Missouri Gov. Mike Parson signs legislation banning abortions at 8 weeks

The ban has an exception for medical emergencies, but not for rape and incest.

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By Elisha Fieldstadt

Missouri's Republican Gov. Mike L. Parson on Friday signed legislation banning abortions at eight weeks of pregnancy with an exception for medical emergencies, but not for rape or incest.

Under the bill, which passed in the House last Friday by 110 to 44, doctors who perform an abortion after the eight-week cutoff could face five to 15 years in prison. Women who receive abortions would not be criminally penalized.

"By signing this bill today, we are sending a strong signal to the nation that, in Missouri, we stand for life, protect women’s health, and advocate for the unborn. All life has value and is worth protecting,” Parson said in a statement Friday.“Thanks to decades of pro-life leadership, Missouri recently hit an all-time low for the number of abortions. We’ve gone from a high of more than 20,000 in our state, to now below 3,000."

Missouri's Republican-led Senate passed the bill, called Missouri Stands With the Unborn, by a vote of 24-10 on May 16. It prohibits doctors from performing an abortion due to a diagnosis of potential for Down syndrome, the race or sex of the unborn child.

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It also contains a clause that requires written notification of a parent or guardian for an abortion to be performed on a minor, which went into effect when Parson signed the bill, a spokesman for his office said.

Planned Parenthood on Friday assured women in the state that facilities that provide abortions are still open in Missouri and neighboring Illinois.

"People need to know that this ban is not in effect — yet. Abortion is still legal in this state and Planned Parenthood Advocates will do everything we can to protect access to abortion in Missouri," M’Evie Mead, director of Planned Parenthood Advocates of Missouri, said.

“Gov. Parson has put the health and lives of Missouri women at risk in his race to make our state the one that overturns Roe v. Wade at the Supreme Court," she added. “At a time when maternal mortality is increasing in our state, we must be doing everything we can to increase access to health care — not cut it."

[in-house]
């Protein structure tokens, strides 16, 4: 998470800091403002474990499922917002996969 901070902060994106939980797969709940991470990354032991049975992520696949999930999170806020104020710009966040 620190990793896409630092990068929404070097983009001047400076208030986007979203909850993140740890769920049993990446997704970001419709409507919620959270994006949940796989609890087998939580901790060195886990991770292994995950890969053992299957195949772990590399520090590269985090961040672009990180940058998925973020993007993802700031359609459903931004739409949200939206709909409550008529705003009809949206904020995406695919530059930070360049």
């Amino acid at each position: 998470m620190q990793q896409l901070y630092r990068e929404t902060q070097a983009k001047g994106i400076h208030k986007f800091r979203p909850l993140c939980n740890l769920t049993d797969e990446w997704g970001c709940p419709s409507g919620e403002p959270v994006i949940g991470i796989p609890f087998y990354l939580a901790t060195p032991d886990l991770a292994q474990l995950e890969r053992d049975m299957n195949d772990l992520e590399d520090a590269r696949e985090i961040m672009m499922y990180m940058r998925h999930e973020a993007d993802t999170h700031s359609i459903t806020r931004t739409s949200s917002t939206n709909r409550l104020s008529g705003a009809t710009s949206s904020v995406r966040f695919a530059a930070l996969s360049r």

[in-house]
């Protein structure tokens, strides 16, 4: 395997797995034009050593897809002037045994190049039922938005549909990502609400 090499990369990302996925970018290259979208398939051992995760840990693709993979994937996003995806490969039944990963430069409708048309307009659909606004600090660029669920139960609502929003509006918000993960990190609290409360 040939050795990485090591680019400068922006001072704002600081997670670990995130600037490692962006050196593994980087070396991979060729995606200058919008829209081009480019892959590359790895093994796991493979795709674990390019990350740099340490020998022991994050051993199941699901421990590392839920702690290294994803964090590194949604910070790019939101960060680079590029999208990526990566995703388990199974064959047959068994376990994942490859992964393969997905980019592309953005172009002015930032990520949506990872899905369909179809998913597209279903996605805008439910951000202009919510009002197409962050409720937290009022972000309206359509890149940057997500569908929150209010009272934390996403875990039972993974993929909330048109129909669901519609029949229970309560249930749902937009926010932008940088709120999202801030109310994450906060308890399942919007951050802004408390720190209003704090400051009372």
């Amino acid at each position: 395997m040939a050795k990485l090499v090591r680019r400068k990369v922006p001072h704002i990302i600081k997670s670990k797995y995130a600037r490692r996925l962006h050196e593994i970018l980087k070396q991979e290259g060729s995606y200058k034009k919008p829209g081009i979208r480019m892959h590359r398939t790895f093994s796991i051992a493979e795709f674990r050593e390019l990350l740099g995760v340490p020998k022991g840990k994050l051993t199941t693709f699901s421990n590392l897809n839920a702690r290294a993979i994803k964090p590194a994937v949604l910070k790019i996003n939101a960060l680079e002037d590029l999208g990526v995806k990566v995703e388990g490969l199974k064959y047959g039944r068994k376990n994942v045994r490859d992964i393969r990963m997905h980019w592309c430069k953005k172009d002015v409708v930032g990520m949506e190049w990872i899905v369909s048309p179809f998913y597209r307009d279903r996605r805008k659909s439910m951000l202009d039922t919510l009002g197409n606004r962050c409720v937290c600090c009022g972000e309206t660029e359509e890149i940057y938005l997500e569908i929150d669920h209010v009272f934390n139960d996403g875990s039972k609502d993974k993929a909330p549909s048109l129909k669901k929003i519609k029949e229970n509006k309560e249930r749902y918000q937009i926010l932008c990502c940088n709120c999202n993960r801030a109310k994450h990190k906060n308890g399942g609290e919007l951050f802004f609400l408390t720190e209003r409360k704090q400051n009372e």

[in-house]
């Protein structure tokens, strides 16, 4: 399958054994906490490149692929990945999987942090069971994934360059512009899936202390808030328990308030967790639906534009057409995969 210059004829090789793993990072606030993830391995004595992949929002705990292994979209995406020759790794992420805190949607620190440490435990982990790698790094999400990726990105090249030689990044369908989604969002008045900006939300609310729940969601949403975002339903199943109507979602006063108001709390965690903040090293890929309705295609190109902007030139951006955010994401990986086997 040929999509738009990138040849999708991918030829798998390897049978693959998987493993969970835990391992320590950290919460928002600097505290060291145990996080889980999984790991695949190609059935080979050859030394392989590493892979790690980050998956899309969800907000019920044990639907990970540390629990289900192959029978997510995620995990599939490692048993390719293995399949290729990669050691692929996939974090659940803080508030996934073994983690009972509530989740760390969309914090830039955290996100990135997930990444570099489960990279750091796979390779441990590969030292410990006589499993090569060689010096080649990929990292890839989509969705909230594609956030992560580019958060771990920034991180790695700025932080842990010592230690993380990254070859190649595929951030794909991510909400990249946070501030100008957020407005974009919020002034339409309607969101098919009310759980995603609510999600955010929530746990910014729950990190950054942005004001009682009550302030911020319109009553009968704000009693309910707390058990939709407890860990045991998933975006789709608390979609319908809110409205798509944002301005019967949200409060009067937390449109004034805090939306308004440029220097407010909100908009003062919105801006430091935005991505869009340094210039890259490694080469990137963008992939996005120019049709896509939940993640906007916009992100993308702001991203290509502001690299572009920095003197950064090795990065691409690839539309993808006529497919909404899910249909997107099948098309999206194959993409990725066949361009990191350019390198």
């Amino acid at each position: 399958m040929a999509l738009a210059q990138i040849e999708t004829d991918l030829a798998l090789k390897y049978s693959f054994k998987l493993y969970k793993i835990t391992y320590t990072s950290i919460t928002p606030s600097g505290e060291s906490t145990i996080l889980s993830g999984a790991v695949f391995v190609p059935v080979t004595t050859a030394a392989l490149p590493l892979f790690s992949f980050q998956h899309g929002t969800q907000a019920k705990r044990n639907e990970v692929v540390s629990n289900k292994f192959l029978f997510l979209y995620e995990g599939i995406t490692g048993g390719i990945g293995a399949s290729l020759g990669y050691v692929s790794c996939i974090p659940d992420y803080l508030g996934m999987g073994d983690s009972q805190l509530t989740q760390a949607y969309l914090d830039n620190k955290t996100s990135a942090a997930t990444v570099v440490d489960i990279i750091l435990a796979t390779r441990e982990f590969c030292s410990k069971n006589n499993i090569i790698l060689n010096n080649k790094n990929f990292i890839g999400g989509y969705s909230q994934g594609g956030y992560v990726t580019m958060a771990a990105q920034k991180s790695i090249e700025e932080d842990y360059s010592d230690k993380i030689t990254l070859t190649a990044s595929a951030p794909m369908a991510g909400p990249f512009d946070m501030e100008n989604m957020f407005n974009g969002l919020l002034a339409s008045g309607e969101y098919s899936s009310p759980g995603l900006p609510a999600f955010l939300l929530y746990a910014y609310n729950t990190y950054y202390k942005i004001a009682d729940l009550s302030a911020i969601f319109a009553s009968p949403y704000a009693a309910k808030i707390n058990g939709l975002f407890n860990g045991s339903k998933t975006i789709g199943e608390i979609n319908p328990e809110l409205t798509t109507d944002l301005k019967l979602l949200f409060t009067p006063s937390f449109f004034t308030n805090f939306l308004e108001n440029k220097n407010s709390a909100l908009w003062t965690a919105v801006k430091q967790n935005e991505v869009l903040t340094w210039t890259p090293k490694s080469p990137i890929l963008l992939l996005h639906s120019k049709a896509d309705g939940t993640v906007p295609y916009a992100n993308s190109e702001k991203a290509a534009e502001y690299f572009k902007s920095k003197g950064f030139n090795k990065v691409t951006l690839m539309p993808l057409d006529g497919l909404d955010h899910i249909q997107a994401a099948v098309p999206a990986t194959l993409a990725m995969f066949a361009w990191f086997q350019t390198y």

Parson joins the governors of Alabama, Georgia and several other states who have also recently signed stringent abortion legislation.

“Missouri Gov. Mike Parson just signed the kitchen sink of extreme abortion bans, with every dangerous provision they could pack in one egregious bill. He and his counterparts in Alabama, Ohio, Mississippi, and Georgia are showing the American people what it looks like to be out of touch with science and reality," Leana Wen, president of Planned Parenthood Action Fund, said in a statement Friday.

Planned Parenthood and the American Civil Liberties Union announced Friday that they have filed a federal lawsuit over Alabama's ban.

Anti-abortion advocates across the United States are pushing for new restrictions on the procedure in hopes that the now more-conservative U.S. Supreme Court will overturn more than 40 years of federal abortion protections under Roe v. Wade.

The bill's sponsor, Rep. Nicholas B. Schroer, has said that the purpose of the bill wasn't to provoke court challenges.

"While others are zeroing in on ways to overturn Roe v. Wade and navigate the courts as quickly as possible, that is not our goal," he said. "However, if and when that fight comes we will be fully ready."

If the eight-week ban is challenged in court and blocked, the bill has built-in concessions of less-restrictive time limits that would prohibit abortions at 14, 18 or 20 weeks or pregnancy.

"This legislation has one goal, and that is to save lives ... to withstand judicial challenges and not cause them," Schroer said.

Democratic lawmakers challenged that claim last week.

"This is nothing but an affront not to Roe v. Wade ... to what it stands for, to the U.S. Constitution itself," said Democratic Rep. Ian Mackey. "Women brought all of us into this world, and I sure hope they vote all of us out."